July 18, 2010
WHAT TO DO? In response to this piece by Angelo Codevilla on America’s ruling class, readers wonder what to do. Well, a few things suggest themselves.
First: Mockery. They are very mockable, and they are very thin-skinned. That leads them to erupt in embarrassing ways. Use their sense of entitlement against them.
Second (and related): Transparency. One-party government makes you stupid, and although composed of both Democrats and Republicans the political class is basically its own party, and these people are pretty stupid. Point it out, repeatedly. Use FOIA, ubiquitous videocameras, and other tools to make the stupidity show.
Third: Money. Codevilla writes: “Our ruling class’s agenda is power for itself. While it stakes its claim through intellectual-moral pretense, it holds power by one of the oldest and most prosaic of means: patronage and promises thereof.” The coming budget crisis — already here, really, but still largely denied by the rulers — is an opportunity to defund a lot of this patronage stuff. They’ll try, of course, to cut the muscle and preserve the fat, but that won’t work very well if they’re closely watched (see above). Cut them off in other ways, too. Don’t support the media, nonprofits, and politicians who support them with your money.
Also, make sure that money flows TO things you like: Businesses, alt-media, politicians who aren’t part of the problem, etc. Build up countervailing institutions that don’t depend on the government to survive.
Fourth: Organize and infiltrate. Take over party apparats from the ground up. Create your own organizations that can focus sustained attention — the “ruling class” relies on others having short attention spans while it stays focused on amassing and protecting power.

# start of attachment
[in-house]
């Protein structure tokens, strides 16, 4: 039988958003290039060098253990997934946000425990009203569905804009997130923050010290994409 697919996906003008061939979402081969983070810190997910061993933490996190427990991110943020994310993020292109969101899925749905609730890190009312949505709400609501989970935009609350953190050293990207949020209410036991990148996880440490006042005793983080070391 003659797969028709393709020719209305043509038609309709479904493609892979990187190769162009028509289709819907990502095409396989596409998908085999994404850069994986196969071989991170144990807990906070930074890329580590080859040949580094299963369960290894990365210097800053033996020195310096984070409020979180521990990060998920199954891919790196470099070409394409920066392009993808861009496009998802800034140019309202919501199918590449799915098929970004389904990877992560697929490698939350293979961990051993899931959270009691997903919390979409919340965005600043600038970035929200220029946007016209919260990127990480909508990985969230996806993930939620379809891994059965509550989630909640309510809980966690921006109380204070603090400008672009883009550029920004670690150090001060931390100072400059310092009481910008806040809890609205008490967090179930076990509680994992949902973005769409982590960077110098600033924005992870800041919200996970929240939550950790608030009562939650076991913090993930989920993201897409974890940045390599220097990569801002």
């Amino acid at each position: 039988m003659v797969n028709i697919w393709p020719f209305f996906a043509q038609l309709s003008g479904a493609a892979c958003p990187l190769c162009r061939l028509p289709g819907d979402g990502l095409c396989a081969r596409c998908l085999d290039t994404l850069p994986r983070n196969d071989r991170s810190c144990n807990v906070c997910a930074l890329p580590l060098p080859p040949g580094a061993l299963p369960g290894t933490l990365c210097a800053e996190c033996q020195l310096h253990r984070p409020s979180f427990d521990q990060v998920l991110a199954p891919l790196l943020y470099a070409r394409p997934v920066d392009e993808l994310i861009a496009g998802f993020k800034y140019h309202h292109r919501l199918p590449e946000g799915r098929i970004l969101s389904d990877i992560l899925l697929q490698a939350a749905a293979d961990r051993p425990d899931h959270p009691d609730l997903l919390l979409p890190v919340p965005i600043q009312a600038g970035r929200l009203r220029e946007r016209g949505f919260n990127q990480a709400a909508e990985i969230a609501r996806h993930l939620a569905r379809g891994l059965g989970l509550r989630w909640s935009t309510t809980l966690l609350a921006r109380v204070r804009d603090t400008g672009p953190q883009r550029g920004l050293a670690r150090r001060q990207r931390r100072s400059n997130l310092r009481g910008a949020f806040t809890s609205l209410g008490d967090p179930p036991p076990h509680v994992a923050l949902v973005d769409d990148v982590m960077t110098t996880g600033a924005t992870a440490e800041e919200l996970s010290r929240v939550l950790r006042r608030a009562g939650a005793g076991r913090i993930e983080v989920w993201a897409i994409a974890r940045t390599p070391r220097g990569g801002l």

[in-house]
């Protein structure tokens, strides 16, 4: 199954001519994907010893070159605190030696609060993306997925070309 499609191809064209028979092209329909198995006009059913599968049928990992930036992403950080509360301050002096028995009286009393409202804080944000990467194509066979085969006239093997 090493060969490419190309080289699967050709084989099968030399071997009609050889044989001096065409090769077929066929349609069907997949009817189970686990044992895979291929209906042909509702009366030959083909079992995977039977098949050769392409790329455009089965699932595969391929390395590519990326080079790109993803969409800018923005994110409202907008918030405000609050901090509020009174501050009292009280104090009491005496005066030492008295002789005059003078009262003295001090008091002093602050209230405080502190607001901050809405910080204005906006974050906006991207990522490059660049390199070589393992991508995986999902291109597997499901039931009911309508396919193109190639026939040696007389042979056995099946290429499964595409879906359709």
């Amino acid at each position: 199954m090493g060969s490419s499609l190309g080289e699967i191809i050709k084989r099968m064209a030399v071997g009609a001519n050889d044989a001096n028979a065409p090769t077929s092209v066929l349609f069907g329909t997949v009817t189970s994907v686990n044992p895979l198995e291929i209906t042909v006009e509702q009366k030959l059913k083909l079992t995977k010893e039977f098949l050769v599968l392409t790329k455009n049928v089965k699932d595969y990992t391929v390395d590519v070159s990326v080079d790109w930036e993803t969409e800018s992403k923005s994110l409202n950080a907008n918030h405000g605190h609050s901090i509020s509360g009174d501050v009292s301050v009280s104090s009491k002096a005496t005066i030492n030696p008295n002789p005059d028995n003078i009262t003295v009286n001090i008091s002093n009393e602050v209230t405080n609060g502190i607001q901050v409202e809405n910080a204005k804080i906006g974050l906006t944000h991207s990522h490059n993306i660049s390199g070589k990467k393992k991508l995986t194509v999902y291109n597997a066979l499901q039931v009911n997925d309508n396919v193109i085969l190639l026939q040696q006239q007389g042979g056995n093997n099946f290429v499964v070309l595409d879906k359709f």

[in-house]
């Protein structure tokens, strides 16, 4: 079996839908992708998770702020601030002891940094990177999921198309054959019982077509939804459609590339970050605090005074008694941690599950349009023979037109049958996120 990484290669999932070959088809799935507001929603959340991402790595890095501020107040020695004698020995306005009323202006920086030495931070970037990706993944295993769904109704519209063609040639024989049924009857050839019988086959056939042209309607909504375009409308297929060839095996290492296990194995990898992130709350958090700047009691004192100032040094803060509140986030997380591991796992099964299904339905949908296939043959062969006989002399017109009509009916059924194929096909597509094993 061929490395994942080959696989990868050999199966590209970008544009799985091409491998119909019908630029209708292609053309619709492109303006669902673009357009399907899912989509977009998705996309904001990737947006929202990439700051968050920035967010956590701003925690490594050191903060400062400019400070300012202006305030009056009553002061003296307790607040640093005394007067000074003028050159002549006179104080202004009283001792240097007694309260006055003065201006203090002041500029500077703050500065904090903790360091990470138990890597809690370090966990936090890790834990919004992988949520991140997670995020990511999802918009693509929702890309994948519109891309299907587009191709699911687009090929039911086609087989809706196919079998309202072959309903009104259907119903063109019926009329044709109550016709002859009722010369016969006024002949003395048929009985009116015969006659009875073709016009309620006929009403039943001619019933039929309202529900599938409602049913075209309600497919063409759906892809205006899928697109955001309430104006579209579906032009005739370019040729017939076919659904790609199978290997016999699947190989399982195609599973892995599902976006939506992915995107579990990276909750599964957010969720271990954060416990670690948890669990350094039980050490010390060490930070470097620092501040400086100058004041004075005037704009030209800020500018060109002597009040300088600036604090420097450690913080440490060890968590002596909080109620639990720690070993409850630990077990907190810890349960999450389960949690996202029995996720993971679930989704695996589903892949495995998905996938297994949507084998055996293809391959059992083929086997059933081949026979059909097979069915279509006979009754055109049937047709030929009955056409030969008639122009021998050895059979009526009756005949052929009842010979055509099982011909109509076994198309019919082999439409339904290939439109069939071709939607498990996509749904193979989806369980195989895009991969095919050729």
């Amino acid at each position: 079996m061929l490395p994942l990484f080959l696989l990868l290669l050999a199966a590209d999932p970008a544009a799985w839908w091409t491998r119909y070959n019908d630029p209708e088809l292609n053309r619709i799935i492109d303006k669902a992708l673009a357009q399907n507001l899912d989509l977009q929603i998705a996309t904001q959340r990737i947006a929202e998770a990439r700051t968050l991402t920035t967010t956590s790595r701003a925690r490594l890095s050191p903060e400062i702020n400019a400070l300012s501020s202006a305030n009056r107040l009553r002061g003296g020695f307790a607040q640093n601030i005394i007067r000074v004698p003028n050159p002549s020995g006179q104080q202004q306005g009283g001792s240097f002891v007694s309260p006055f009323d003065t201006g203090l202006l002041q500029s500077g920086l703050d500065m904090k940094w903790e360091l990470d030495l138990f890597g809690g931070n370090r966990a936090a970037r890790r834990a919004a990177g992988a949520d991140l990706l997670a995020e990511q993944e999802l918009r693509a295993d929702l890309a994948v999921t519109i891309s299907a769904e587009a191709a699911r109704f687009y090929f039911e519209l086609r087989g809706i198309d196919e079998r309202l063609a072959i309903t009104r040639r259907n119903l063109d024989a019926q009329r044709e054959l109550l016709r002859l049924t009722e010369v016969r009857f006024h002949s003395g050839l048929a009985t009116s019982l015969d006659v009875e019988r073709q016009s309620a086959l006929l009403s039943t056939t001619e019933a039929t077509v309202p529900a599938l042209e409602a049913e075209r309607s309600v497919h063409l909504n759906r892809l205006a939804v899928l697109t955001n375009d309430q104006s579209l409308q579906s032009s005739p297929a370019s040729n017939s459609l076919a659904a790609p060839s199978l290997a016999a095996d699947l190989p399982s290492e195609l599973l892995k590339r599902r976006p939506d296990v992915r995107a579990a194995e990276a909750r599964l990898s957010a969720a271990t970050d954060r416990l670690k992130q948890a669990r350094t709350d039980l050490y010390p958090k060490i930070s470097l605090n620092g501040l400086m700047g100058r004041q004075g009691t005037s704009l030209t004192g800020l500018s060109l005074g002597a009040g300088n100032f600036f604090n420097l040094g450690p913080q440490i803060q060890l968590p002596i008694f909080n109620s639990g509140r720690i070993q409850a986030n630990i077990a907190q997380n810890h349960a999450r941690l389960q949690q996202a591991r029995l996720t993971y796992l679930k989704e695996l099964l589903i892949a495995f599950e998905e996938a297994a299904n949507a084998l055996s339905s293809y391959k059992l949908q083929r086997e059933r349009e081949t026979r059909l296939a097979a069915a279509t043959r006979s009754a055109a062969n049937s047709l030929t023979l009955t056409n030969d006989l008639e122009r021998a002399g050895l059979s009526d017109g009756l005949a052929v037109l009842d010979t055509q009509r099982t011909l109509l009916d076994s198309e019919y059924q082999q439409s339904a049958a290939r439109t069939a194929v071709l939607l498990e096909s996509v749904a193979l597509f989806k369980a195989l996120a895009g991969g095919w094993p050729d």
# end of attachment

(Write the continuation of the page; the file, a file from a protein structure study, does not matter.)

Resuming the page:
Finally: Don’t act like a subject. Rulers like subjects. Don’t be one. As a famous man once said: Get in their face. Punch back twice as hard. Words for the coming decade?
UPDATE: Reader Stephen Clark writes:
All the things you’ve listed are good. However, one of the most important is to get involved with politics. Local and state politics are the most accessible to citizen movements. Take advantage of that. This is one of the most important features of the Tea Party movement, in my opinion. Many of these organizations are focusing as much on local and state party apparatus as on the higher profile national offices and races. Local and state government is, or at least can be, the defense in depth needed to take on the class and its ambitions described in Codevilla’s piece. As he makes clear, this is not the work of a few election cycles.
A few other items I would add to your list: Get to know your representatives and their staffs well and make sure they know you. Don’t fall for the suggestion that the task of government has grown so very complicated that only professional legislators and staff are fit to govern. Apart from being self-serving on its face, it’s a damn good argument for cutting back and decentralizing the tasks of government at all levels. Frequent changes in legislative seats not only can bring fresh faces and new ideas, it builds a reservoir of talent and knowledge that can augment that defense in depth meant to keep representatives on a very short leash.
Indeed. And let’s be honest — the claim that only “professional legislators and staff” are smart enough falls apart once you meet a few of these people.
ANOTHER UPDATE: Reader Andrew Wharton emails: “Be armed, both intellectually and especially with guns. The ruling class hates it, but more importantly, it mitigates their baser instincts.” Yes, they’ll do whatever they can get away with, so it’s important to be sure they can’t get away with too much.